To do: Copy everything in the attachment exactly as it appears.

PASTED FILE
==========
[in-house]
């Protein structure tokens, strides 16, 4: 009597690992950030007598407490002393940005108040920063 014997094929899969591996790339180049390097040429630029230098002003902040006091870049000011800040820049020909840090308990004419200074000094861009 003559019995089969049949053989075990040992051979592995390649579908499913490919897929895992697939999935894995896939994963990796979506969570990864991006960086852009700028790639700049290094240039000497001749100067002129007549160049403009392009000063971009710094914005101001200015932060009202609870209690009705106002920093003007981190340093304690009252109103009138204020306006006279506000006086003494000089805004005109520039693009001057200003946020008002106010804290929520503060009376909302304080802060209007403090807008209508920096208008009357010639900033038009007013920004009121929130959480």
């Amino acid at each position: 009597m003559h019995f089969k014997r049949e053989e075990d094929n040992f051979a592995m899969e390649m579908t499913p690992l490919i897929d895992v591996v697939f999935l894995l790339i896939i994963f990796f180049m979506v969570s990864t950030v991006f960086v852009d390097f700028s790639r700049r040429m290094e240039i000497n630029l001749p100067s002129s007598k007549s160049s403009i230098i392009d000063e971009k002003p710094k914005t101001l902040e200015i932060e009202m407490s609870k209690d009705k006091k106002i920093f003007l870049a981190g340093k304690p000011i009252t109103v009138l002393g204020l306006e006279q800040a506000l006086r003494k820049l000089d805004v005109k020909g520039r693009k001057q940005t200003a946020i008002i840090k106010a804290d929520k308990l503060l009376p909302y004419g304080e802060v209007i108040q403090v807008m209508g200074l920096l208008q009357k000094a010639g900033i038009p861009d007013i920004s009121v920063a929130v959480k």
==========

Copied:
[in-house]
């Protein structure tokens, strides 16, 4: 009597690992950030007598407490002393940005108040920063 014997094929899969591996790339180049390097040429630029230098002003902040006091870049000011800040820049020909840090308990004419200074000094861009 003559019995089969049949053989075990040992051979592995390649579908499913490919897929895992697939999935894995896939994963990796979506969570990864991006960086852009700028790639700049290094240039000497001749100067002129007549160049403009392009000063971009710094914005101001200015932060009202609870209690009705106002920093003007981190340093304690009252109103009138204020306006006279506000006086003494000089805004005109520039693009001057200003946020008002106010804290929520503060009376909302304080802060209007403090807008209508920096208008009357010639900033038009007013920004009121929130959480």
């Amino acid at each position: 009597m003559h019995f089969k014997r049949e053989e075990d094929n040992f051979a592995m899969e390649m579908t499913p690992l490919i897929d895992v591996v697939f999935l894995l790339i896939i994963f990796f180049m979506v969570s990864t950030v991006f960086v852009d390097f700028s790639r700049r040429m290094e240039i000497n630029l001749p100067s002129s007598k007549s160049s403009i230098i392009d000063e971009k002003p710094k914005t101001l902040e200015i932060e009202m407490s609870k209690d009705k006091k106002i920093f003007l870049a981190g340093k304690p000011i009252t109103v009138l002393g204020l306006e006279q800040a506000l006086r003494k820049l000089d805004v005109k020909g520039r693009k001057q940005t200003a946020i008002i840090k106010a804290d929520k308990l503060l009376p909302y004419g304080e802060v209007i108040q403090v807008m209508g200074l920096l208008q009357k000094a010639g900033i038009p861009d007013i920004s009121v920063a929130v959480k």